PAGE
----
WASHINGTON — After a string of deadly train crashes, a pair of angry US senators stood in New York City's Grand Central Terminal four months ago to denounce the Federal Railroad Administration as a ''lawless agency, a rogue agency.''
They said it was too cozy with the railroads it regulates and more interested in ''cutting corners'' for them than protecting the public.
In the past two months, photos of rail cars strewn akimbo beside tracks have rivaled mountains of snow in Boston for play in newspapers and on television.
But the reaction by Congress to the railroad oversight agency's performance has been extremely positive recently.
Accolades were directed at its acting head, Sarah Feinberg, even though her two-month tenure in the job has coincided with an astonishing number of high-profile train wrecks:
■ Feb. 3: Six people were killed when a commuter train hit an SUV at a grade crossing in Valhalla, N.Y.
■ Feb. 4: Fourteen tank cars carrying ethanol jumped the tracks north of Dubuque, Iowa, and three burst into flames.
■ Feb. 16: Twenty-eight tank cars carrying crude oil derailed and caught fire in West Virginia.
■ Feb. 24: A commuter train derailed in Oxnard, Calif., after hitting a tractor-trailer at a grade crossing.
■ March 5: Twenty-one tank cars derailed and leaked crude oil within yards of a tributary of the Mississippi River in Illinois.
■ March 9: The engine and baggage car of an Amtrak train derailed after hitting a tractor-trailer at a grade crossing in North Carolina.
At first glance, Feinberg seems an unlikely choice to replace Joseph Szabo, the career railroad man who resigned after five years in the job. She is 37, a former White House operative, onetime spokeswoman for Facebook's Mark Zuckerberg, and, most recently, chief of staff to the US Department of Transportation secretary.
Nothing on her résumé says ''railroad.''
''Sometimes it's good to have an outside person,'' said Senator Charles Schumer, Democrat of New York, who got a call from Feinberg immediately after the Feb. 3 crash in Valhalla. ''She's smart, she's a quick study, she knows how to bring people together. I think she's the right person for the job.''
''Whether she's had a lifetime experience riding the rails or working on the rails, she knows how to get to the crux of things and move things forward,'' said Senator Joe Manchin III, a West Virginia Democrat who arrived at the Feb. 16 crash shortly before Feinberg did. ''I was very impressed.''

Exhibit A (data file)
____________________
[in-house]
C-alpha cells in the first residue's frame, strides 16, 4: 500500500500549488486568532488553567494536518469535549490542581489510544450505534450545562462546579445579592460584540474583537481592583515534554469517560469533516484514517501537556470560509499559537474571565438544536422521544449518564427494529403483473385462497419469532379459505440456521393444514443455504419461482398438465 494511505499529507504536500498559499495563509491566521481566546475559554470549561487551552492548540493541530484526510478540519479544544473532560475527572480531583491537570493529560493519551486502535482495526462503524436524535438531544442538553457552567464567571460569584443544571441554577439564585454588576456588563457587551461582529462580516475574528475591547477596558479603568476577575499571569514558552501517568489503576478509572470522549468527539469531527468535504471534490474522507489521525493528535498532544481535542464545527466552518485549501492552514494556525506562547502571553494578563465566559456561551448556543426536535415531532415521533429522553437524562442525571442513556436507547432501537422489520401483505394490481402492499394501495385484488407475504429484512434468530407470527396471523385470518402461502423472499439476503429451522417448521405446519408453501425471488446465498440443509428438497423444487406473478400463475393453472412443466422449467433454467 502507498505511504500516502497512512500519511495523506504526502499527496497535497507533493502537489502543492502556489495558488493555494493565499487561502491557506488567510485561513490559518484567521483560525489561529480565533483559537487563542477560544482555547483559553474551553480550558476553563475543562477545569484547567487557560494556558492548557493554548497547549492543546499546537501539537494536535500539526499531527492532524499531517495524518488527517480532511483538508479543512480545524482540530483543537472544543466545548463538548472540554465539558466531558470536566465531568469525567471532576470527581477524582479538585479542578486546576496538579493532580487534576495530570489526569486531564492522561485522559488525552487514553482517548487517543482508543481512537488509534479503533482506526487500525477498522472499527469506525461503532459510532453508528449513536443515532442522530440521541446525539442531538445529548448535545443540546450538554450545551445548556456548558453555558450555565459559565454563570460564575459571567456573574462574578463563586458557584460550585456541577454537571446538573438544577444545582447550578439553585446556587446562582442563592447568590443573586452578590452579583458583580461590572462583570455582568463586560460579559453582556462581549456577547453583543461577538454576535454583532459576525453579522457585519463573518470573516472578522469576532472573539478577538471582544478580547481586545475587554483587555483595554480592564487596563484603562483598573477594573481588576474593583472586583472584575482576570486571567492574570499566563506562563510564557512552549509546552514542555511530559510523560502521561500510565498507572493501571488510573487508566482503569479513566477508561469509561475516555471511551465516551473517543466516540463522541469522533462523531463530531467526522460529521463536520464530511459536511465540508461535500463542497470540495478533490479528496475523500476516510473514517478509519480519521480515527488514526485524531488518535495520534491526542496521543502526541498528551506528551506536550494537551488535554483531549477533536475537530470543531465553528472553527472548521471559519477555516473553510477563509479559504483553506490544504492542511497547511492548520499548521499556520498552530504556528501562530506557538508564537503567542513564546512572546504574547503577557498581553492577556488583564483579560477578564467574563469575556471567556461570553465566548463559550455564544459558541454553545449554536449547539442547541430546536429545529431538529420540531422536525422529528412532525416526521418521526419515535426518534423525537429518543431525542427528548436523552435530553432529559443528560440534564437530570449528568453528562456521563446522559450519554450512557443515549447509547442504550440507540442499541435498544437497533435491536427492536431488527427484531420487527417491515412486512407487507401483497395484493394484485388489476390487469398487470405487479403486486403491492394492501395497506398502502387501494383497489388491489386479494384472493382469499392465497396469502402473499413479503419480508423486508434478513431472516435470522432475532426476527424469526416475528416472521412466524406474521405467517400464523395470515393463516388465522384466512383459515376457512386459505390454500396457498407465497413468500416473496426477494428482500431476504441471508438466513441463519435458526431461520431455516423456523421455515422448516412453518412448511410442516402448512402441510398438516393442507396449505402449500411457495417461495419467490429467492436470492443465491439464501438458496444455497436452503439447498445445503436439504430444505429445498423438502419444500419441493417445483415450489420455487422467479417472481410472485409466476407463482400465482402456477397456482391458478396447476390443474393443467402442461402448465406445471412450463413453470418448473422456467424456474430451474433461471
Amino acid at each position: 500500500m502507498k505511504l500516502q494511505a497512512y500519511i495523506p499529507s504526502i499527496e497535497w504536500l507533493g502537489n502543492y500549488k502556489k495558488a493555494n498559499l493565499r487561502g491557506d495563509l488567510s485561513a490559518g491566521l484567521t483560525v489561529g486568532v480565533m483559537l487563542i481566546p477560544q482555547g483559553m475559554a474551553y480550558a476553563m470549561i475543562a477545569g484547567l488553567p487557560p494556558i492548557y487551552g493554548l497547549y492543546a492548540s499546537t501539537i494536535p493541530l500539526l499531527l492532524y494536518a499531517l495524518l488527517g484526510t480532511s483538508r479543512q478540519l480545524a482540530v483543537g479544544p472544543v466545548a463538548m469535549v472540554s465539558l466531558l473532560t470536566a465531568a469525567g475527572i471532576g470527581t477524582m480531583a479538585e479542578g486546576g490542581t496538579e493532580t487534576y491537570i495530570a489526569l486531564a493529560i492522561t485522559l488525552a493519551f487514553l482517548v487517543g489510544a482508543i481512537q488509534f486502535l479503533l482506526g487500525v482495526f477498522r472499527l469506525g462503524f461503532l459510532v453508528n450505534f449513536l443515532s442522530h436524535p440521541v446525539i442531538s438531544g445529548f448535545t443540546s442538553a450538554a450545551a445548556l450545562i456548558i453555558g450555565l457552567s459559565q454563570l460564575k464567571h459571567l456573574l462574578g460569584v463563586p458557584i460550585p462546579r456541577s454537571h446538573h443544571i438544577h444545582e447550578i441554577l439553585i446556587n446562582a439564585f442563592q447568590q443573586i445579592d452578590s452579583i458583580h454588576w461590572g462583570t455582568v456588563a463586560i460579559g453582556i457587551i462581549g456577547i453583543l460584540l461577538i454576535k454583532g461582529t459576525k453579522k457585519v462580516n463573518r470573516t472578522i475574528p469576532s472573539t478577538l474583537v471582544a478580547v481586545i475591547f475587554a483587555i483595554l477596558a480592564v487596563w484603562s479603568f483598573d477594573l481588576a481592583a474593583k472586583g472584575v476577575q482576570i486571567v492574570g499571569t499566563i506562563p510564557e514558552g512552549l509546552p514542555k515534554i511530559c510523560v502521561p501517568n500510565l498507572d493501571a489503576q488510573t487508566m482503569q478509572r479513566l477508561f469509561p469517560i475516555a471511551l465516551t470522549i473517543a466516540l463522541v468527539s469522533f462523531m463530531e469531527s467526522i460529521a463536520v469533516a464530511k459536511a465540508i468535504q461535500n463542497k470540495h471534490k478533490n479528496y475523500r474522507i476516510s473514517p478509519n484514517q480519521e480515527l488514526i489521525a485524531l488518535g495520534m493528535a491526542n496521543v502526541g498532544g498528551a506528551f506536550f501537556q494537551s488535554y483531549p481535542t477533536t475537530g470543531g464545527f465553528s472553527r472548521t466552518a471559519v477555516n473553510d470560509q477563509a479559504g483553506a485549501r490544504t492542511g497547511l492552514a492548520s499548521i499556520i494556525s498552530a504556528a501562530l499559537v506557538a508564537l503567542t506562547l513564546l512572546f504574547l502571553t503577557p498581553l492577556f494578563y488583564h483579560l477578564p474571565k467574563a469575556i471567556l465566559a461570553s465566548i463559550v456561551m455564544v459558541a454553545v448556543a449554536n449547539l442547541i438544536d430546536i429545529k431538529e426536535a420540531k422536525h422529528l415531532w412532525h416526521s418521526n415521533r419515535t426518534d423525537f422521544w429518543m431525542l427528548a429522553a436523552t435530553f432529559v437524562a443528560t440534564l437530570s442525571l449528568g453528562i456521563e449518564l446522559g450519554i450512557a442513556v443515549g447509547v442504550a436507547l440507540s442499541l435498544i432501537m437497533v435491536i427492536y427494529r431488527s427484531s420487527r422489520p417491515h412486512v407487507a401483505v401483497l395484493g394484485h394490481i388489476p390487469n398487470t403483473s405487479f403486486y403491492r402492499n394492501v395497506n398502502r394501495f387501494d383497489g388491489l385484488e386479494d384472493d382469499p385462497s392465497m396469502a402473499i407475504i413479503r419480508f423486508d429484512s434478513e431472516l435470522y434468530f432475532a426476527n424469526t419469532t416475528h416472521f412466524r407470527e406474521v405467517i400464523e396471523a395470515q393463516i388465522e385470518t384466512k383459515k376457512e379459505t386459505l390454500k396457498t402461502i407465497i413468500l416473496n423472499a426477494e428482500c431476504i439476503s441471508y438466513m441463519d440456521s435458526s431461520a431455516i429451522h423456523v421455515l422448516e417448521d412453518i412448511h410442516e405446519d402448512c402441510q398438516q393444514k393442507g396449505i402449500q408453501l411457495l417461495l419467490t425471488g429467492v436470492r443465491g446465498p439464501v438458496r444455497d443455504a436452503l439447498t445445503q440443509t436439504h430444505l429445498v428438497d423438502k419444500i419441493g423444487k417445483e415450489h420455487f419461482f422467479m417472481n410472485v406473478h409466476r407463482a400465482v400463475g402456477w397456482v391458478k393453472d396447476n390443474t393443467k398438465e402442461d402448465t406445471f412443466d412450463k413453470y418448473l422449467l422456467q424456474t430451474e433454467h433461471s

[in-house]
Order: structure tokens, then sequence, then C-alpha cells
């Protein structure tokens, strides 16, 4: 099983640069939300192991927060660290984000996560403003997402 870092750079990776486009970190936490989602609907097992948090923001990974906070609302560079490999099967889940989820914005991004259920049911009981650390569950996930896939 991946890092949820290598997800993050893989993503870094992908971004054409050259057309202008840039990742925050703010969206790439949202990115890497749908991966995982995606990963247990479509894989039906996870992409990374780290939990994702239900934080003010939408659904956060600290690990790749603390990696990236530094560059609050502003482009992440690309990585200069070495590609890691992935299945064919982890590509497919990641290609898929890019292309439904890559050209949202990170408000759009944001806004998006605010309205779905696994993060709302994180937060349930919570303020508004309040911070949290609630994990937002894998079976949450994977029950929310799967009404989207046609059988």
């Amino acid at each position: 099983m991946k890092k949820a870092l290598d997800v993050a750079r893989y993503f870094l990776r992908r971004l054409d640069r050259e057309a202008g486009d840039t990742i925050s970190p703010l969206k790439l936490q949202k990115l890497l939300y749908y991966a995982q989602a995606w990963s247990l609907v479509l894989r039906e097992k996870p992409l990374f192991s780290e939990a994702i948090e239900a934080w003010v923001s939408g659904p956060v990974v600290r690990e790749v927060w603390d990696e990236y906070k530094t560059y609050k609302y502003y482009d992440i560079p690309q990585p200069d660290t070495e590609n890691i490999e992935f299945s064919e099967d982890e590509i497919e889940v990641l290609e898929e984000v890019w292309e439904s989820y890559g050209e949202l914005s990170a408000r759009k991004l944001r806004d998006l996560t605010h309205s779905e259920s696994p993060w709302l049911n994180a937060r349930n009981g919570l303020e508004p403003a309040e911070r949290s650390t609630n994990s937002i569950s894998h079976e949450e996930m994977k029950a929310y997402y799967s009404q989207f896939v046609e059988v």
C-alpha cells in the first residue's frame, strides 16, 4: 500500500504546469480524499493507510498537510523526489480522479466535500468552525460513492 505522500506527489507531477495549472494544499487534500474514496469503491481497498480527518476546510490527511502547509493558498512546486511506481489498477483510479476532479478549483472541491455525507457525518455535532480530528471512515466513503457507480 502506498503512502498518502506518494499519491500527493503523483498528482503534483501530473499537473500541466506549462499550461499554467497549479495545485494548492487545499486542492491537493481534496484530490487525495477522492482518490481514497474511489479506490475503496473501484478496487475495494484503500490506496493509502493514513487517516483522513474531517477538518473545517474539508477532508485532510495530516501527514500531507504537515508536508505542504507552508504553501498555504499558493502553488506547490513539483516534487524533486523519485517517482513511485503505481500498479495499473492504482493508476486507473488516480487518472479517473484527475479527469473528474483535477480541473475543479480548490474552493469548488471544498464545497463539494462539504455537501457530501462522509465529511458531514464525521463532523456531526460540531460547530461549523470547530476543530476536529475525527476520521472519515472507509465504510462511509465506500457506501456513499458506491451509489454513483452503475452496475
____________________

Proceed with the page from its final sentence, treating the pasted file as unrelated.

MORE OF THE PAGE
Schumer calls Feinberg ''hard-nosed'' and says she isn't worried if she ruffles some in an industry grown accustomed to a more languid pace of change.
After the Valhalla crash, Feinberg pulled together a team to come up with a better way to address an issue that kills hundreds of people at grade crossings each year.
''We're at a point where about 95 percent of grade-crossing incidents are due to driver or pedestrian error,'' Feinberg said. ''While I don't blame the victims, this is a good example of a problem that needs some new thinking.''
A month later, she called on local law enforcement to show a greater presence at grade crossings and ticket drivers who try to beat the warning lights. Next, the railroad agency says it plans ''to employ smarter uses of technology, increase public awareness of grade crossing safety, and improve signage.''
''When it comes to the rail industry, that is lightning fast, and it's really impressive,'' said a congressional aide who focuses on transportation.
Grade-crossing deaths pale in comparison to the potential catastrophe that Feinberg says keeps her awake at night. ''We're transporting a highly flammable and volatile crude from the middle of the country, more than 1,000 miles on average, to refineries,'' she said.
All of the recent crude-oil train derailments happened miles from the nearest town. But little more than a year ago, a CSX train with six crude-oil tank cars derailed on a river bridge in the middle of Philadelphia. And an oil-fueled fireball after a derailment in Lac-Mégantic, Quebec, in July 2013 left 47 people dead.
The number of tank-car trains has expanded exponentially since the start of a production boom centered in North Dakota. Seven years ago, 9,500 tank cars of Bakken crude traveled by railroad. Last year, the number was 493,126. In 2013, an additional 290,000 cars transported ethanol.
Mindful of the potential for disaster, the White House tasked the Office of Management and Budget and the Transportation Department with figuring out how to safely transport the oil. At DOT, that fell to Feinberg, who had just signed on as chief of staff to Secretary Anthony Foxx.
''We found her to be very hands-on, firm but fair, and ready to work with all stakeholders in making fact-based decisions,'' said Ed Greenberg of the Association of American Railroads. ''She is someone who has quickly recognized the challenges in moving crude oil by rail. And the freight rail industry is ready to work with her" in her new role at the Federal Railroad Administration, he said.